http://www.tampabay.com/news/publicsafety/crime/roommates-face-animal-cruelty-charges-for-suffocating-ailing-pet/1112900

This is a timely discussion.

I, for one, find it absolutely appalling that people would choose to end their pet's life like this, particularly when there are no shortage of animal shelters or vets that would be willing to carry out a free "mercy" euthanasia. I know I've done it more than once since moving here in June. These men should be charged with cruelty. There is no reason that poor little dog had to suffocate to death. I don't think anyone here would disagree, either. I'm just saying that this is seen as an inhumane, cruel act.

I understand that not everyone lives within a reasonable distance of a vet; however, I think if that is the case, you should carry a firearm for these kinds of situations. Pre-medicating a pet with ace is not always a reliable means of sedation depending on the animal and its sickness, and ace does not have a lot of pain-killing effects beyond that of sedation. I suppose if you had a very large amount you could try to overdose the pet if there truly was no option.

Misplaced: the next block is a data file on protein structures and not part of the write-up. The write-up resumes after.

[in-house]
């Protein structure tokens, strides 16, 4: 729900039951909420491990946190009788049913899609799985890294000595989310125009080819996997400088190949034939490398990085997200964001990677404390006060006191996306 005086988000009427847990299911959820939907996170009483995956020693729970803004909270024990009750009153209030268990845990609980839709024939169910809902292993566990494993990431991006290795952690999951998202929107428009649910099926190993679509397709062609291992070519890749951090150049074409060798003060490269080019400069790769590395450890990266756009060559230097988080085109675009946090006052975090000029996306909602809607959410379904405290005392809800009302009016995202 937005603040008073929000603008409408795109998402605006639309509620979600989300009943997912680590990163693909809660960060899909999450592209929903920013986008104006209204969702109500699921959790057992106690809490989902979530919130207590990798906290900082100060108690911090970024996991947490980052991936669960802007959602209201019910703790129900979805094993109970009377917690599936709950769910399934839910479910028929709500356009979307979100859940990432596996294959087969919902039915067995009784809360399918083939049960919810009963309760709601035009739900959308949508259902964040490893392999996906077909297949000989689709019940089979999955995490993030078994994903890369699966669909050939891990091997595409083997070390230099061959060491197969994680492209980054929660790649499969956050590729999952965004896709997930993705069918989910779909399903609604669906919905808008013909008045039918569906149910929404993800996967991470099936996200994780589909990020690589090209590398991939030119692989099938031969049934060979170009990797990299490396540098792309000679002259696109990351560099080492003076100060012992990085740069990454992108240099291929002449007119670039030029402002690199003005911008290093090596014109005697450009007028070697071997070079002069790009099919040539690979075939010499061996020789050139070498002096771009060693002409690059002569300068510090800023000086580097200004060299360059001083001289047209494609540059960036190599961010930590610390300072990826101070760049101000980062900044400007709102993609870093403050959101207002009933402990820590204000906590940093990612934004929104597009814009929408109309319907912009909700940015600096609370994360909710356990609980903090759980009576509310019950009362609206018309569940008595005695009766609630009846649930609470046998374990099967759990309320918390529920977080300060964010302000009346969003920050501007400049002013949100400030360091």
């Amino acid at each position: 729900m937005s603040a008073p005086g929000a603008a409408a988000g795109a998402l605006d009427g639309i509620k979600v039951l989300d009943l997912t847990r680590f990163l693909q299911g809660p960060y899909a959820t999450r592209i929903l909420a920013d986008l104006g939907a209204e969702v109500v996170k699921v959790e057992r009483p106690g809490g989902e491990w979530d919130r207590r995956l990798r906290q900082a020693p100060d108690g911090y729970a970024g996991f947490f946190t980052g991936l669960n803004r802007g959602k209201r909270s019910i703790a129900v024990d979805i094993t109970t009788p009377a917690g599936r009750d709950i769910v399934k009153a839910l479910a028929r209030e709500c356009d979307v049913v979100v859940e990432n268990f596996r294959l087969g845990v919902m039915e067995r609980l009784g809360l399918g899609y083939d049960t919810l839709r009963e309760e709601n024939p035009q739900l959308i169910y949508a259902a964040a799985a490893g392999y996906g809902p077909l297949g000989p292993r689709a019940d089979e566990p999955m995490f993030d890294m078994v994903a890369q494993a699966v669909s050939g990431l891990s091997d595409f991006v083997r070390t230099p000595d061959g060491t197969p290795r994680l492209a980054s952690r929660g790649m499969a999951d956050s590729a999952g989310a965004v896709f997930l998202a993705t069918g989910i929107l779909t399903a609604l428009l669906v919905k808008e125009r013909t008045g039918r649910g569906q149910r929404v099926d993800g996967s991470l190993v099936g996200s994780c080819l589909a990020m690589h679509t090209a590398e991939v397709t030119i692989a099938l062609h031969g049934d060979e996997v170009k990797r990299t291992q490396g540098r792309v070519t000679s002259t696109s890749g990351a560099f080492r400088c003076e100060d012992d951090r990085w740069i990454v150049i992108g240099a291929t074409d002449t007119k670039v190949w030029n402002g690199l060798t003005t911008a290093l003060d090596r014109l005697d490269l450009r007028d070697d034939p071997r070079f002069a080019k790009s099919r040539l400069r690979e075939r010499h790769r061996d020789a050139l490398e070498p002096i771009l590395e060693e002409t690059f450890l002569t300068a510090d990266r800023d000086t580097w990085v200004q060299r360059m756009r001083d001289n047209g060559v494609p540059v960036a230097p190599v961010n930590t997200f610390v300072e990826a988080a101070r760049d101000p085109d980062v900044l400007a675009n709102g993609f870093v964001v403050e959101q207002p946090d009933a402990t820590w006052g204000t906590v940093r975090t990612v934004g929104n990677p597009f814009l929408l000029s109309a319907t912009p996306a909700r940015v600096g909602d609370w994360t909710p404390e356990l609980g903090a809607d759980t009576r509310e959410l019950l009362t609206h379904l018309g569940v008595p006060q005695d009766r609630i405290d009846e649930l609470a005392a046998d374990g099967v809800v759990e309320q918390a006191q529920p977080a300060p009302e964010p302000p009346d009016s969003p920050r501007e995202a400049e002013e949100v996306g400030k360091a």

What a sad thread.

OMG that story is terrible! I hope those men are punished to the fullest extent of the law! It would havfe beeen better to just let the dog die naturally then to suffocate it with a ziplock bag for 30 minutes! :( that makes me so sad and so angry at the same time! People can be so ridiculous sometimes!

sisu27
Aug. 5, 2010, 12:05 PM
Rubyfree....can I ask you to PM me the details of your bloat kit? As a Dobe owner I live in such fear and would love to have one around.

I actually know someone who has used the box attached to the vehicle exhaust to put cats down. I do not know the details but after the skunk story I sure would hope it was a last and desperate resort.

EKLay
Aug. 7, 2010, 05:35 PM
Has anybody ever heard of using the exhaust pipe of the car? I've read about putting the little pet in a ziplock bag, securing it to the exhaust pipe, and letting it run a little while.